The United States and Japan have conducted the first flight test of a new version of the Standard Missile-3 ().
This new missile interceptor is designed to extend the reach of currentBallistic Missile defense systems deployed on naval ships and ashore. It is being developed jointly by the two countries at a combined cost of $2 billion. When deployed, the new missile will extend the defensive capability of BMD systems to intercept intermediate-range ballistic missiles (missiles capable of attacking targets at ranges of up to 5,500 km.). The current SM-3 Block IB can only engage short- and medium-range ballistic missiles (with attack ranges of up to 3,000 km.).
Saturday’s test evaluated the performance of the missile’s nose cone, steering control, booster separation, and the performance of second- and third-stage propulsion. “The success of this test keeps the program on track for a 2018 deployment at sea and ashore,” said Taylor Lawrence, president of’s missile systems section.[ismember]
The missile will be used to equip the third phase of the European Missile Defense System, when deployed with AEGIS on-shore sites in Romania and Poland, and on naval vessels stationed in the Mediterranean. The new weapon will also be deployed on naval vessels at sea, particularly with the US fleet in the Pacific Ocean, where Japan is also expected to field the missiles on its four- Class AEGIS destroyers (currently armed with SM-3 Block IA anti-ballistic missiles).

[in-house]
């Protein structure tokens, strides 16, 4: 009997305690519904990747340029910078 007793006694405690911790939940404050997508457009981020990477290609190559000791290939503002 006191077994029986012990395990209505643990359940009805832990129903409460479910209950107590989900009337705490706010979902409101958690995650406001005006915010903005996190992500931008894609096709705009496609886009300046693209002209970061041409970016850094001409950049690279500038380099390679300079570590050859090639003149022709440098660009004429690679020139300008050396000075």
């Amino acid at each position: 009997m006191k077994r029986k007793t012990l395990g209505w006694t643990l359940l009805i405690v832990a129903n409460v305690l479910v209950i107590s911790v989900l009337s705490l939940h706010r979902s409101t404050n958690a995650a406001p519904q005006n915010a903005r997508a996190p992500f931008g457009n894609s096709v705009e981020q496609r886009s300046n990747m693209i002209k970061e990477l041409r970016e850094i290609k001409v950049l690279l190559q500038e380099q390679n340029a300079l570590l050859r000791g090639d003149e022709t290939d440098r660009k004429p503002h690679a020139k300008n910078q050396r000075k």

Although the new missile is compatible with the same VL-41 launcher used by the current missile, thehas a much larger diameter – 21 inches (53 cm.), as compared with 13.5 inches (34 cm.) for the current missile. The larger diameter allows more volume for propellant, and a larger kill vehicle, equipped with high divert and attitude control systems. The new missile also has a larger clamshell nose cone and KV, which can accommodate a seeker with increased aperture – contributing to a longer flight range and duration, higher velocity and improved target detection and recognition from longer distances. These will allow the missile to engage threats sooner and protect larger areas from short- to intermediate-range ballistic missile threats.
This test, designated SM-3 Block IIA Cooperative Development Controlled Test Vehicle-01, was the first live fire of the SM-3 Block IIA. The missile successfully demonstrated fly-out through nosecone deployment and third stage flight. No intercept was planned, and no target missile was launched. Program officials will evaluate system performance based on telemetry and other data obtained during the test.[/ismember]
The flight test, from the Point Mugu Sea Range, San Nicolas Island, California, was performed by The Technical Research and Development Institute (TRDI), Japan’s Ministry of Defense (MOD), and the U.S. Missile Defense Agency (), in cooperation with the U.S. Navy.